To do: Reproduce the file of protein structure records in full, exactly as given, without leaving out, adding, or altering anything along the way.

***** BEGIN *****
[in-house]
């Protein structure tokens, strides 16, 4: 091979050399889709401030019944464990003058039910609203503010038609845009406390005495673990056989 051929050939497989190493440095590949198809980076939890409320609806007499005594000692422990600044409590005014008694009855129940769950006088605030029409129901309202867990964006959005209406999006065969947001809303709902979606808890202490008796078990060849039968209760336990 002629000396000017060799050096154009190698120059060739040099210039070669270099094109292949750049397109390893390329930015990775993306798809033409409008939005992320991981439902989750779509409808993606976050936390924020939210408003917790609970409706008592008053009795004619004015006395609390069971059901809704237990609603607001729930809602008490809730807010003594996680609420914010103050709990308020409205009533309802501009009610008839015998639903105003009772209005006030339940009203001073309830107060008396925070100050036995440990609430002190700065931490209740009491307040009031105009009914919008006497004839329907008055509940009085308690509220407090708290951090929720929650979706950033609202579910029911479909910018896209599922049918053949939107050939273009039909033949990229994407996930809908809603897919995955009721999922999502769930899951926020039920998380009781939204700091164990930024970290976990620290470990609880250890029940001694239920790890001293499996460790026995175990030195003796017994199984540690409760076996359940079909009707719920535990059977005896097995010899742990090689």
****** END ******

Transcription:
[in-house]
């Protein structure tokens, strides 16, 4: 091979050399889709401030019944464990003058039910609203503010038609845009406390005495673990056989 051929050939497989190493440095590949198809980076939890409320609806007499005594000692422990600044409590005014008694009855129940769950006088605030029409129901309202867990964006959005209406999006065969947001809303709902979606808890202490008796078990060849039968209760336990 002629000396000017060799050096154009190698120059060739040099210039070669270099094109292949750049397109390893390329930015990775993306798809033409409008939005992320991981439902989750779509409808993606976050936390924020939210408003917790609970409706008592008053009795004619004015006395609390069971059901809704237990609603607001729930809602008490809730807010003594996680609420914010103050709990308020409205009533309802501009009610008839015998639903105003009772209005006030339940009203001073309830107060008396925070100050036995440990609430002190700065931490209740009491307040009031105009009914919008006497004839329907008055509940009085308690509220407090708290951090929720929650979706950033609202579910029911479909910018896209599922049918053949939107050939273009039909033949990229994407996930809908809603897919995955009721999922999502769930899951926020039920998380009781939204700091164990930024970290976990620290470990609880250890029940001694239920790890001293499996460790026995175990030195003796017994199984540690409760076996359940079909009707719920535990059977005896097995010899742990090689």